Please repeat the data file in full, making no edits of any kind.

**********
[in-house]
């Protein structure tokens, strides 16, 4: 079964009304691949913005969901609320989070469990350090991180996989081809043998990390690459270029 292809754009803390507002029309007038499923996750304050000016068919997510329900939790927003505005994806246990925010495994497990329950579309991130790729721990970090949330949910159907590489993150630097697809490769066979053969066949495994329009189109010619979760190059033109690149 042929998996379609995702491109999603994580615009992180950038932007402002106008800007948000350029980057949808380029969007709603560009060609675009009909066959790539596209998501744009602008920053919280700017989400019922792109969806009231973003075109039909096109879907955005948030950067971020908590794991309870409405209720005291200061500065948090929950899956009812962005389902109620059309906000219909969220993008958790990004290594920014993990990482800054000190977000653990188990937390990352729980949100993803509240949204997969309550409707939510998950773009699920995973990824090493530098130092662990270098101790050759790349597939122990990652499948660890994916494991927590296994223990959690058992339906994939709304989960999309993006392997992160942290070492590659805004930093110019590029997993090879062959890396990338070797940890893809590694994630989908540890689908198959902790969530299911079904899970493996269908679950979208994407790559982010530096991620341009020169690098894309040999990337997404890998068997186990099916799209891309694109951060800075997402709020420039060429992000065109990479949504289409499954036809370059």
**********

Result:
[in-house]
């Protein structure tokens, strides 16, 4: 079964009304691949913005969901609320989070469990350090991180996989081809043998990390690459270029 292809754009803390507002029309007038499923996750304050000016068919997510329900939790927003505005994806246990925010495994497990329950579309991130790729721990970090949330949910159907590489993150630097697809490769066979053969066949495994329009189109010619979760190059033109690149 042929998996379609995702491109999603994580615009992180950038932007402002106008800007948000350029980057949808380029969007709603560009060609675009009909066959790539596209998501744009602008920053919280700017989400019922792109969806009231973003075109039909096109879907955005948030950067971020908590794991309870409405209720005291200061500065948090929950899956009812962005389902109620059309906000219909969220993008958790990004290594920014993990990482800054000190977000653990188990937390990352729980949100993803509240949204997969309550409707939510998950773009699920995973990824090493530098130092662990270098101790050759790349597939122990990652499948660890994916494991927590296994223990959690058992339906994939709304989960999309993006392997992160942290070492590659805004930093110019590029997993090879062959890396990338070797940890893809590694994630989908540890689908198959902790969530299911079904899970493996269908679950979208994407790559982010530096991620341009020169690098894309040999990337997404890998068997186990099916799209891309694109951060800075997402709020420039060429992000065109990479949504289409499954036809370059």